Raise boys and girls the same way

Gender roles and expectations in children’s upbringing is something that I haven’t thought too much about in general, until recently. Of course I have found the distinguishing of boys and girls in the toys section alarming, but it was not until a couple of months ago I started to dig a little deeper and deliberately learning more about the different ways we are expected to behave as children only because of our sex, and the unbelievable impact that has on the rest of our lives.  

I decided to write this article to learn more and immerse myself in this topic, and I have included photos from two of my favorite photo series by Samera Paz called 'Becoming a girl' og 'GIRL' to emphasize some of my points. This article will be the first one of  two. In this text I will focus on how we raise our girls and media's influence and impact on girls, while part two will be more based around the upbringing of boys.

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What does it mean to be a girl? 

What was the first thing you thought of? Glitter? Barbies? Pink ribbons, princesses, makeup, sundresses, purity or weakness?

I hope you thought strength, empowerment and compassion, but I must admit that it is not easy to avoid thinking of pink when asked that question. It defenatley takes a lot to be a girl, especially when you consider the pressure from society that we have to face every single day. -You should be tall but not taller than most men (ya know, you don't wanna be intimidating), thin yet curvy, sexy but not "slutty", the list goes on. At the same time, you should never get angry, but if you do, you should fight a girl because that is hot. How on earth did we get to this point?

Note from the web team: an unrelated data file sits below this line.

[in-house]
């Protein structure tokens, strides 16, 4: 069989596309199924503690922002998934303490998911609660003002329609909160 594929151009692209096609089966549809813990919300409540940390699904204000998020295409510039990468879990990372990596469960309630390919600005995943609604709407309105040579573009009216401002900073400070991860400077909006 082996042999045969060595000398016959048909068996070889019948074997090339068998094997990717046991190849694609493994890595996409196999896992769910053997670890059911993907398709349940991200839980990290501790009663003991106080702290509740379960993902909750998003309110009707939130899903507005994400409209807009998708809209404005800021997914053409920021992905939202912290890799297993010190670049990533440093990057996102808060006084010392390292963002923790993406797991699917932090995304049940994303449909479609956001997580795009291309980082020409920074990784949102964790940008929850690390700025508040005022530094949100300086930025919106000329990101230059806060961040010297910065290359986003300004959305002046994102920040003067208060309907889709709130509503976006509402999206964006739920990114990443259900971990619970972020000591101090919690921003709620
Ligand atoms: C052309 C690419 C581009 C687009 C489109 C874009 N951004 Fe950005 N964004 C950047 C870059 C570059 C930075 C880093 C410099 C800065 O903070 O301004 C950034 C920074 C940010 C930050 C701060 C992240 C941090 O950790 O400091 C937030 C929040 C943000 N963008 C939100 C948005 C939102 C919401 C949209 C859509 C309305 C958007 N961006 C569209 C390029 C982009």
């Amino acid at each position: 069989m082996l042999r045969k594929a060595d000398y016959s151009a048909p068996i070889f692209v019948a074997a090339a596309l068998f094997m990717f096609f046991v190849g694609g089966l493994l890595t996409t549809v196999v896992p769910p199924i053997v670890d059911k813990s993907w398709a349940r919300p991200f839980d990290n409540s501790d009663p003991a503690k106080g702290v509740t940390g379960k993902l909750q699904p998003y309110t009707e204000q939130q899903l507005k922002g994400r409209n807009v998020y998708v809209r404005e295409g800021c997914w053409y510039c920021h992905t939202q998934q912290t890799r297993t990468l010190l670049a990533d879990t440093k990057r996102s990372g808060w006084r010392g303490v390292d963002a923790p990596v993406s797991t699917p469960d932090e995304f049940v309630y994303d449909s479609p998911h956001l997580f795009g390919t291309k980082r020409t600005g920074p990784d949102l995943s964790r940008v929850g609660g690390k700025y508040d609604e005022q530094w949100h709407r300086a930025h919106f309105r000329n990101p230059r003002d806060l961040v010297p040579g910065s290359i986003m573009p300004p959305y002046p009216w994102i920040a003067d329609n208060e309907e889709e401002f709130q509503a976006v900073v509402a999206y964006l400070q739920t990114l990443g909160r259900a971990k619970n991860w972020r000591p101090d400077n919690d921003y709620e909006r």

Today, the easiest way for a female celebrity to transition from a child-star to an adult-star seems to be through her sexuality. Brands like Pink (VS), who originally sells clothing meant for girls in college are in reality targeting younger and younger crowds. Although few retailers dare to admit it, sex sells and the tween market is worth too much money to let such an opportunity go by. All this sexuality aimed at young girls can be extremely harmful and studies show that it is often linked to body-dissfatisfaction, depression and lower self-esteem (ABC News). 

This is our culture.

What really opened my eyes to the the negative effects of the new sexual landscape that the cyber age has created was watching a documentary called Sexy Baby. It is an interesting and provocative documentary that questions media's impact on girls' self-esteem and body-image. Throughout the film you meet an ex adult film star, a 12 year old girl as well as a 22 year old teacher who are on a journey to finally acquire a "normal" vagina. While doing research for the film, the team had conversations with many kids ranging from middle schoolers to college students. Some of the things they discovered were that "Having pubic hair is considered unattractive and "gross." Most youngsters know someone who has emailed or texted a naked photo of themselves. Many kids have accidentally or intentionally had their first introduction to sex be via hardcore online porn. Facebook has created an arena where kids compete to be "liked" and constantly worry about what image to portray."